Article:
The Sad State of Climate Change in the News Media

Jørgen Holst July 19, 2012
The Sad State of Climate Change in the News Media

On Saturday May 26th this year, German solar power plants produced a world record 22 gigawatts of electricity per hour. That’s equal to 20 nuclear power stations at full capacity, and provided 50% of their national electricity needs for that day.

Never before anywhere has a country produced as much photovoltaic electricity. Or, solar power to us laymen.

The German government decided to abandon nuclear power after the Fukushima nuclear disaster last year, closing eight plants immediately and shutting down the remaining nine by 2022. The power they provide will be replaced by renewable energy sources such as wind, solar and biomass.

The record-breaking amount of solar power shows that one of the world’s leading industrial nations was able to meet a third of its electricity needs on a work day, Friday, and nearly half on Saturday when factories and offices were closed. And I don’t think of Germany as a particularly sunny nation, although I could be wrong, I’ve never actually been there.

The 22 GW per hour figure is up from about 14 GW per hour a year ago. That’s more than a 50% increase in one year!

To me, this is absolutely fantastic news, worthy of at least one bottle of champagne, some loud cheering and a couple of newspaper front pages. In a world still fairly dominated by energy created from fossil fuels, the fact that Europe’s only functioning financial and industrial power house is able to cover half its power needs from solar power is nothing other than amazingly great news.

But it’s not news. No Norwegian newspapers, printed or online, radio stations or TV programs have mentioned it. It wasn’t mentioned by any larger US news sources, and when you Google it, the Vancouver Sun is the top hit. Canada cares.

I didn’t hear about until a few weeks later, when it was mentioned on the Slate Political Gabfest podcast, and then in the context that I’m writing about here, that it’s crazy no one has mentioned this.

But this is the problem right now, that more and more people all over the world, and more and more leaders of both businesses and nations, are realizing that this climate change isn’t a made up concept by a few left wing lunatics. It’s real, and it’s happening right now.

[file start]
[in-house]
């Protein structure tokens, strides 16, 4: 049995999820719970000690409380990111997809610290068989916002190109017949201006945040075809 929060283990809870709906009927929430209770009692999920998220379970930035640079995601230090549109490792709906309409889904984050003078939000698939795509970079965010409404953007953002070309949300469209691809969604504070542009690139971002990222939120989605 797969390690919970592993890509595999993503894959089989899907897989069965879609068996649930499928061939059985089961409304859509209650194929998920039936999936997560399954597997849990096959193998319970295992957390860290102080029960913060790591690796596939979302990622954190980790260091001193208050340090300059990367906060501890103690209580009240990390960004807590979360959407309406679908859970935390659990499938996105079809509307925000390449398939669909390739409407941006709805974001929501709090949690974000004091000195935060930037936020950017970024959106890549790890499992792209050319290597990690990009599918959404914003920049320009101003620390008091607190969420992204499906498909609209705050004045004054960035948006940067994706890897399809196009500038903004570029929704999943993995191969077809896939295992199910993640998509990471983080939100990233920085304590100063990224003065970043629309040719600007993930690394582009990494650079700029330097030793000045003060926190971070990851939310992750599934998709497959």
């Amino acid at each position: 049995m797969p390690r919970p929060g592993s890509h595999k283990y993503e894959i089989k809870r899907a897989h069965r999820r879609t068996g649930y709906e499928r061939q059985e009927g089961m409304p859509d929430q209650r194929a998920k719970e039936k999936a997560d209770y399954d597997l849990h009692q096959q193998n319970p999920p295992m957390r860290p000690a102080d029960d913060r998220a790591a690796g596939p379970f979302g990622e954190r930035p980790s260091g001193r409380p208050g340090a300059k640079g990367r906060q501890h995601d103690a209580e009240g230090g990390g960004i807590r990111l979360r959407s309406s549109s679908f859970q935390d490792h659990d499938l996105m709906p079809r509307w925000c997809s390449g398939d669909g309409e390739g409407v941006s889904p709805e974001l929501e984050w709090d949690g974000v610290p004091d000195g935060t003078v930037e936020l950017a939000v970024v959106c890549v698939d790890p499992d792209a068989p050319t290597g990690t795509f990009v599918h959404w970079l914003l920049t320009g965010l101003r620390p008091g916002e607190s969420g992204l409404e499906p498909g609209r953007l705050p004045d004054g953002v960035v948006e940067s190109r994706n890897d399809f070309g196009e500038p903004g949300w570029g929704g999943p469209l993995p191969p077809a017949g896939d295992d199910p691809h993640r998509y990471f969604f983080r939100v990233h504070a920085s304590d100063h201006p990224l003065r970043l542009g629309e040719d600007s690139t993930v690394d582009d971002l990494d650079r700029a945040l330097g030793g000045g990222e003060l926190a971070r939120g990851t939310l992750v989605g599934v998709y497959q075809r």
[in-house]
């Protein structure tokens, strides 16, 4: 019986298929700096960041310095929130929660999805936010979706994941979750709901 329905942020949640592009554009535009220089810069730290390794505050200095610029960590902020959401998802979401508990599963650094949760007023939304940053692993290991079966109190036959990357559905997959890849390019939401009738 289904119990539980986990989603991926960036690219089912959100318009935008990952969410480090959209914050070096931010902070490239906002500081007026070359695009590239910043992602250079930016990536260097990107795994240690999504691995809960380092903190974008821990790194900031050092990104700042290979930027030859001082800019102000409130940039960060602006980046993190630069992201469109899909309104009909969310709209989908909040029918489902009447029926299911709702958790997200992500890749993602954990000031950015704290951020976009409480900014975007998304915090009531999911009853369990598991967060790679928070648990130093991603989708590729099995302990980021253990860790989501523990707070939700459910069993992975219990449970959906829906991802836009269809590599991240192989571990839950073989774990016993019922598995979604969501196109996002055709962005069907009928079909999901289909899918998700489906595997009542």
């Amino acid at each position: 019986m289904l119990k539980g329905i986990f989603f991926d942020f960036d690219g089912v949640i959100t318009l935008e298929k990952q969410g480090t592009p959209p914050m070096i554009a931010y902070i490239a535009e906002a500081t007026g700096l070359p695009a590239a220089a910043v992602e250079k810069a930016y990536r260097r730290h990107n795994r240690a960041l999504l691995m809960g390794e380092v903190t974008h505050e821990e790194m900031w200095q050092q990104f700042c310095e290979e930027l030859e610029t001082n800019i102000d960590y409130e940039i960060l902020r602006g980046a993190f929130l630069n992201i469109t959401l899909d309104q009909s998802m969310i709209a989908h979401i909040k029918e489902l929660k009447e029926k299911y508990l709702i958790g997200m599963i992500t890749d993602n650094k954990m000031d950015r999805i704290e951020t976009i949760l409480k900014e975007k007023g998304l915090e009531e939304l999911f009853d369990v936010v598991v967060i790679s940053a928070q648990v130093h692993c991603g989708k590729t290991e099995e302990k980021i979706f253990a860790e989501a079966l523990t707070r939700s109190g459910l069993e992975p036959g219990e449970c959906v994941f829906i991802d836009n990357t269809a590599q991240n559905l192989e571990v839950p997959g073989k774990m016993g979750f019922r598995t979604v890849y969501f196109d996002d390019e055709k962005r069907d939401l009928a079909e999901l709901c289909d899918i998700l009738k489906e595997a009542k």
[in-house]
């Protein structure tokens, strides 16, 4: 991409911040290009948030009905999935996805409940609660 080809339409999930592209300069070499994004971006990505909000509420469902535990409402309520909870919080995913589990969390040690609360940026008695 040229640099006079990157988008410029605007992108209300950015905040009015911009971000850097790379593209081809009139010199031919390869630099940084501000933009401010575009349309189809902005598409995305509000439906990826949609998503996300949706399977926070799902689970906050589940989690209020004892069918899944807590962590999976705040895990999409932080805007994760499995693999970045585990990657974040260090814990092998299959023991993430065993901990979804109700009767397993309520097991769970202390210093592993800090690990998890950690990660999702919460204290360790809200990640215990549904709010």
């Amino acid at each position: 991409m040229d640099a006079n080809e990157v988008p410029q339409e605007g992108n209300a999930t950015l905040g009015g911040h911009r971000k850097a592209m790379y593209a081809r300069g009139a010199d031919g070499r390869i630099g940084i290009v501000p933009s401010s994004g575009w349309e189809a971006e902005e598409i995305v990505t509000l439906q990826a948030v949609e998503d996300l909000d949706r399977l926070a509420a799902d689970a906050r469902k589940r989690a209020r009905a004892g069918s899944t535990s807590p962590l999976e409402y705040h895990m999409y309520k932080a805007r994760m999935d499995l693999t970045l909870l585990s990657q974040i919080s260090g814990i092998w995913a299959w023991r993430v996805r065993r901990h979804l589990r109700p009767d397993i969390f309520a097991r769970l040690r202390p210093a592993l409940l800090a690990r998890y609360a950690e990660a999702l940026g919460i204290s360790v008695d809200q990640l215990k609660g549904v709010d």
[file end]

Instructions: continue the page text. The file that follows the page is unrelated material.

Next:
The crazy thing is that the news sources are reporting about the storms, the droughts, the torrential rains and all the human sorrow and tragedy that follows. They show pictures of crying children and families who have lost everything, and if they manage, they get in as close as they can and ask the people who only have their dignity left “How does it feel to lose everything?”

But in this era of talent shows and wardrobe malfunctions, the news sources have gotten so ligth-weight and superficial that they don’t spend a single moment trying to talk about what causes these phenomenon that create so much sorrow. Just as they don’t spend any time on the few good news about renewable energy and what is done to battle climate change. They only show the results of the results.

As Bill McKibben says in his piece “Connecting the Dots” in the Guardian on May 4th this year, the news media is now the one institution that just doesn’t get that the weather systems are changing due to the climate change. “If we are going to tell this story – and it is the most important story of our time – we are going to have to tell it ourselves.”

In fact, a Media Matters analysis from April this year shows that “the news coverage of climate change on ABC, CBS, NBC and FOX has dropped significantly since 2009. In 2011, these networks spent more than twice as much time discussing Donald Trump as climate change.”

Are they lazy? Bought and paid for? Or are they just giving us what they think we want?

Or even worse: Are they giving us what we actually want? Have we gotten so lazy and weary that we need to read about other sad fates to feel better about ourselves?


Don’t we want some good news? Don’t we want to understand how things are connected, so we can see the big picture? Don’t we want to hear and read that things actually help, and that there is hope?